The Syrian government reportedly has been planting land mines along its borders, spurring outcry from human rights groups that say there is no justification for using the deadly, indiscriminate weapons.
Witnesses told Human Rights Watch that mines had been strewn along Syria's borders with Turkey and Lebanon, exit routes from the bloodied country. A former Syrian army mine specialist said he had removed an estimated 300 mines from Hasanieih near a route refugees use to reach Turkey.
Mines along the Lebanese border cost a 15-year-old Syrian boy his leg and killed a wounded person from the embattled city of Homs whom he was trying to bring to safety, a report by the group said.
"We are outraged to see Syria using anti-personnel mines against its own people, adding to the already dire humanitarian crisis Syrian civilians are facing," said Kasia Derlicka, director of the International Campaign to Ban Landmines. She called it a "despicable activity."
Eighty percent of countries across the globe have signed an international pact swearing off the use of land mines. Syria is one of 37 countries that have not ratified the ban, along with major powers such as China and the United States. Lebanon hasn’t joined either, though it has voiced support for the pact.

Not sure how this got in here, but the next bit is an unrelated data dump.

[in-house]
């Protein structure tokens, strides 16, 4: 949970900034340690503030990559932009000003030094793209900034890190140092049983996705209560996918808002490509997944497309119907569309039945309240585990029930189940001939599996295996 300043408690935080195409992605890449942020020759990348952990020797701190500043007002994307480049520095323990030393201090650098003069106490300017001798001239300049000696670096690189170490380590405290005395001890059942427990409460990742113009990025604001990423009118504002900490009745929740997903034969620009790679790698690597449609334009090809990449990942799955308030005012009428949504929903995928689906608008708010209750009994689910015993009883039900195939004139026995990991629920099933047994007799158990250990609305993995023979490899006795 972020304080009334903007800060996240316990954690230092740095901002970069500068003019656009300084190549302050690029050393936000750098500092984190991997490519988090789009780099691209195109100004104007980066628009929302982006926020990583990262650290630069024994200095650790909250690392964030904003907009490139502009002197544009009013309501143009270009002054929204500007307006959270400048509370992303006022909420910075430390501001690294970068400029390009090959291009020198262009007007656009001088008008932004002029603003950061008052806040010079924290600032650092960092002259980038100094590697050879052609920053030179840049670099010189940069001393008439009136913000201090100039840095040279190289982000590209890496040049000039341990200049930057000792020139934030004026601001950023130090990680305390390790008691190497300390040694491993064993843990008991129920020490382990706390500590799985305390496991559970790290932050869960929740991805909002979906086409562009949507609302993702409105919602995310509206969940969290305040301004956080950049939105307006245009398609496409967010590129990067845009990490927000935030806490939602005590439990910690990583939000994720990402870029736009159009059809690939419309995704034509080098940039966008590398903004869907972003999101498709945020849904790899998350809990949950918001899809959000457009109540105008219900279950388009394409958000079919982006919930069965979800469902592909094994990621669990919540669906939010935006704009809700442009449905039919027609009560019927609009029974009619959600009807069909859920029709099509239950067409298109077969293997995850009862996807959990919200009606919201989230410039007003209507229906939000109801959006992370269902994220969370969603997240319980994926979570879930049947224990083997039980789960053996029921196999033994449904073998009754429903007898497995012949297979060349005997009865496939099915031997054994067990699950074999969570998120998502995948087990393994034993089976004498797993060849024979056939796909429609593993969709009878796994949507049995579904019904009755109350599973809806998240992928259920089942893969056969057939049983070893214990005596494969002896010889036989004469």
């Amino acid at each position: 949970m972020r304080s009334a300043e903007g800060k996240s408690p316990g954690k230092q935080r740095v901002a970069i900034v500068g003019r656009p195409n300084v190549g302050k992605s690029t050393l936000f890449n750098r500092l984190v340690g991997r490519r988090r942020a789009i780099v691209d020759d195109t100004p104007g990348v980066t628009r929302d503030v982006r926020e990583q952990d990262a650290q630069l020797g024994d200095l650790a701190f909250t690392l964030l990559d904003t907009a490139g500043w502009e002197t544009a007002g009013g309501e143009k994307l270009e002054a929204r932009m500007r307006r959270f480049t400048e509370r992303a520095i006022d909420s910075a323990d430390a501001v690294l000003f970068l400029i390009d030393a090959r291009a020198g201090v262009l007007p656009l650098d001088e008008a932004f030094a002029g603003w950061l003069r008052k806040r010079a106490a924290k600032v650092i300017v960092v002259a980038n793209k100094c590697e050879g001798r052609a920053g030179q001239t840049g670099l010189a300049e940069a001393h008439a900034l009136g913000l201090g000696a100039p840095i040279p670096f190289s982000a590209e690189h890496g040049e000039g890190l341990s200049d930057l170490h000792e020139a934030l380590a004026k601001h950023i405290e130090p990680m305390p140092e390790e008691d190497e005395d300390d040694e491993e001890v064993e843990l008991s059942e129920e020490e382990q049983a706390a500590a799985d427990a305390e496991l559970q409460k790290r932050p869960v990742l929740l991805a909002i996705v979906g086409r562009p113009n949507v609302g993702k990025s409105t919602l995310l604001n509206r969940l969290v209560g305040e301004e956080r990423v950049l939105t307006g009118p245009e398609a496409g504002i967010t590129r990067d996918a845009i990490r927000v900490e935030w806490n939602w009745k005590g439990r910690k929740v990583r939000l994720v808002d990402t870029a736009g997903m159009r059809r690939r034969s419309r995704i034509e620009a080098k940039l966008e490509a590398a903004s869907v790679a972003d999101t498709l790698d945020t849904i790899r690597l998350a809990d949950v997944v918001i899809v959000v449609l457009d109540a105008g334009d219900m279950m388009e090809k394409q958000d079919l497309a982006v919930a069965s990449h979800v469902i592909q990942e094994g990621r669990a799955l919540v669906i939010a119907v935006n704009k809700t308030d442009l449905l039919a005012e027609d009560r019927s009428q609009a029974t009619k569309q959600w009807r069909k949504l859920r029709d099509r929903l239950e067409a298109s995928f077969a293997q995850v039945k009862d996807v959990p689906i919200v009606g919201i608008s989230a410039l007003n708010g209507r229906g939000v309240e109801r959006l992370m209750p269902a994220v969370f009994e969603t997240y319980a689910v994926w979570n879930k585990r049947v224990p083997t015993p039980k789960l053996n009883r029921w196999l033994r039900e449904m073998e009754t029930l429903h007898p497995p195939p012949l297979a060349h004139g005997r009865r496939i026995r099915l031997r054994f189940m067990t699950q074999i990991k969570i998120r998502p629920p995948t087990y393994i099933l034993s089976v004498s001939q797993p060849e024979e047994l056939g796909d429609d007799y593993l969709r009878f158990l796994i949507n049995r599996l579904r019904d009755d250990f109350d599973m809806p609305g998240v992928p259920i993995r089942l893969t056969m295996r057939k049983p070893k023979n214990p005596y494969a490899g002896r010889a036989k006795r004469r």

Turkey, which has signed on to the ban, says it is investigating the alleged mines on its border with Syria, Human Rights Watch said. Turkish Prime Minister Recep Tayyip Erdogan has spoken out before against Syria, accusing the army of "butchering its own people."
Syria has been widely condemned by the United Nations and rights groups for rampant abuses including killings and torture. Using land mines has drawn another burst of international outrage because the weapons can kill and maim long after a conflict has ended.
Last year, a Syrian official speaking on condition of anonymity told the Associated Press that the government was laying mines to stop smugglers bringing arms into Syria. The country, which has faced a lengthy uprising against President Bashar Assad, has said it must defend itself against terrorists.
-- Emily Alpert in Los Angeles
Photo: A Soviet-era land mine Sunday that was reportedly removed from the ground near Syria's border with Turkey. Credit: Agence France-Presse / Human Rights Watch